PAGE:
Today it’s so easy to capture a special moment in the greatest of ease with the use of your phone camera. Though I’ve been a professional photographer for 20+ years, I find the convenience of my camera phone to be the most fun for daily use. However, there are some photography rules which can turn a ho hum shot into a “WOW, how do you do that?” kind of image.
Rule of Thirds:
Rather than placing your subject dead center, think of your view as a grid and put it left, right, above or below the center of the frame. Better yet, fill the frame.
When photographing landscapes and other busy content, it looks great to have a strong foreground image offset by an interesting background. This visual separation adds interest to the eye.
By doing this when photographing people and other subjects, you draw the viewer in and the image becomes memorable. Capturing laughter is my favorite, but a true photo journalist will capture emotions in a different way; sometimes shock, sadness or any emotion which compels the viewer. I’ve found that the most memorable photos over the years are the one which have emotionally moved me.
Posing Your Subjects:
Always, always, always take an objective look at the people you’re about to photograph. If they are large or wearing busy clothing, ask them to turn to the side a bit and lean towards you. Shoot from above them slightly so that they look up towards you. If they have a thick neck, this is very flattering and creates a better jaw line. Don’t forget to crop! If they look best from the shoulders up, why show more?
There is so much to tell you about this. Fortunately, most of our camera phones are very good at metering light. You can almost always go back and edit your lighting, but there are some situations which are more challenging. I rarely use my built in flash because it tends to give my subjects ”crazy eyes”. I could get into the science of why this happens but that’s another post on another day. But the same principle holds true when you photograph animals using a flash, except then it becomes “crazy animal eyes”, which isn’t an endearing quality for your beloved pet photos. So I’m always looking for ways to incorporate ambient or natural light. Backlighting should be avoided if your subject’s face is darker than the background. Bright shade or filtered window light I find to be the most flattering. Full sun is harsh and will show flaws you didn’t even know existed.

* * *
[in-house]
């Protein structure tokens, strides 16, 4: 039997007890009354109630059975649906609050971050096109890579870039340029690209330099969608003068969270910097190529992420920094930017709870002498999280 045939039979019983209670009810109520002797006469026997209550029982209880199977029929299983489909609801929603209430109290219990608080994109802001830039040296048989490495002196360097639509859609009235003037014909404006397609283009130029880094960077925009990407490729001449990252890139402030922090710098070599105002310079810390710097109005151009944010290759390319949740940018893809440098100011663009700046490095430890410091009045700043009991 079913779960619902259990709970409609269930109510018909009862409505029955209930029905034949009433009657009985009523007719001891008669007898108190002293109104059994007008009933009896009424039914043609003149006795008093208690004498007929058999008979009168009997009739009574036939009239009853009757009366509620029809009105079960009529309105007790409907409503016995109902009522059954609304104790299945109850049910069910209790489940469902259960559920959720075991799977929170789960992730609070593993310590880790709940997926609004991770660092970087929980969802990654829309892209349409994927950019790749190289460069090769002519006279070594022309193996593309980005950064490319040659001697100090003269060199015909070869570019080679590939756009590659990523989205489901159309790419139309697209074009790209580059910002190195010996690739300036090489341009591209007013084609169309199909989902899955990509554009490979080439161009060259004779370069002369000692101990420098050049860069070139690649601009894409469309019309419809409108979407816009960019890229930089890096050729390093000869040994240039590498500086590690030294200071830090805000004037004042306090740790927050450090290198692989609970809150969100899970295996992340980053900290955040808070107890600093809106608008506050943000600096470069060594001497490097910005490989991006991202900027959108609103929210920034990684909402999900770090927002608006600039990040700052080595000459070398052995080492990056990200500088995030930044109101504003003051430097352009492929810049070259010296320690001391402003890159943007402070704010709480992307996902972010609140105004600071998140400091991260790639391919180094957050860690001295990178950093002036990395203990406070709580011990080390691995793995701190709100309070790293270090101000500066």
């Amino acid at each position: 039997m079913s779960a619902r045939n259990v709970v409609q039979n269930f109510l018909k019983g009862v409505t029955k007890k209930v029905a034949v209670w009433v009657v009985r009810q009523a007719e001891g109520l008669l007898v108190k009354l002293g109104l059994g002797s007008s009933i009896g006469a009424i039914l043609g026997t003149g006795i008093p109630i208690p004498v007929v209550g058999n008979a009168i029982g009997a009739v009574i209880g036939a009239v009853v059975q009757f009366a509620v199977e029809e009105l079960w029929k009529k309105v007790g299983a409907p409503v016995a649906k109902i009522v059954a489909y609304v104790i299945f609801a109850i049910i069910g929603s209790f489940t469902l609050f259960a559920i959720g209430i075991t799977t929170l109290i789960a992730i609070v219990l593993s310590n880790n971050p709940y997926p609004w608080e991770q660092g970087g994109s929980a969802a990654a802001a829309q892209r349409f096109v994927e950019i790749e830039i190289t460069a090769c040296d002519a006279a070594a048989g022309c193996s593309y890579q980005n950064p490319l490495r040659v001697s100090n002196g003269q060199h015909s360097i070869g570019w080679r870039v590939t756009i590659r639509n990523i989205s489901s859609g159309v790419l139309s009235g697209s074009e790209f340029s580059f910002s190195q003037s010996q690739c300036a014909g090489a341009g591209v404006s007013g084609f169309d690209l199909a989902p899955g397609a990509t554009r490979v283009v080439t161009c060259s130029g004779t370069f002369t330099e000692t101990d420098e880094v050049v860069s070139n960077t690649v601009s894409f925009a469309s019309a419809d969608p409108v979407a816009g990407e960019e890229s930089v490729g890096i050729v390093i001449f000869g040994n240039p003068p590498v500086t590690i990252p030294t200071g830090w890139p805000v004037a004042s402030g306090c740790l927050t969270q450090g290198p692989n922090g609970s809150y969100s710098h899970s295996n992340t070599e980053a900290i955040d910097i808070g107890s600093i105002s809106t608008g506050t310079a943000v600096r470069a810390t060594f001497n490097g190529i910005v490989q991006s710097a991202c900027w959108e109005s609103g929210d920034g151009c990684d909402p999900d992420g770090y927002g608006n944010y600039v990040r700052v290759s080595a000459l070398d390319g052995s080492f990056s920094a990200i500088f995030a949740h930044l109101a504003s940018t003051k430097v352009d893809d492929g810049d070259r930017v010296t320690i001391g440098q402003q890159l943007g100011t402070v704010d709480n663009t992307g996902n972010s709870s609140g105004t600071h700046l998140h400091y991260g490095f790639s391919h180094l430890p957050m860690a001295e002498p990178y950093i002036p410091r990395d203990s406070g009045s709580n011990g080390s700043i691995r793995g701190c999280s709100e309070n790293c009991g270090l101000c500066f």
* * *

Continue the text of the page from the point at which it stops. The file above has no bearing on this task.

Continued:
From a photography standpoint, I’ve had good luck with my Motorola Android and have recently been impressed with my husband’s Google phone. The light meter seems to be more sensitive, thus better shots, especially in night photography.
You should have phone editing tools built into your phone. Some will even do the work for you. Here are some manual tweaks I like to do to further enhance my images. For nature photography pop the contrast, add vibrance, and/or saturation. Crop out the elements which only make the image look cluttered.
My current favorite app for touching up people and blurring background. It allows you to smooth and correct skin flaws, flyaway hair, and fabric wrinkles. You can even brighten teeth. It’s a user-friendly app which allows for easy social sharing. You can also save and print the image. How cool is that?
The Artsy Crowd:
I love using the PicsArt app. You can add text, frames, graphics and create some very cool looks. It’s also fairly social media friendly although they like to brand themselves within your image.
For many of us it’s fun to socially post photos of you and your friends and family. Here’s a bit of advice – only post friends and colleagues’ photos when it’s a good shot. Don’t post unflattering photos of others. Live by this rule and your friends will forever clamor to be in your photographs.
When to Hire a Professional Photographer:
Enjoy your phone photography and remember if it’s a special occasion such as a wedding, anniversary party, graduation, family portraits or business headshots, call a professional. Let them do the work so you can relax and be in the photograph, looking your best. It’s worth the investment.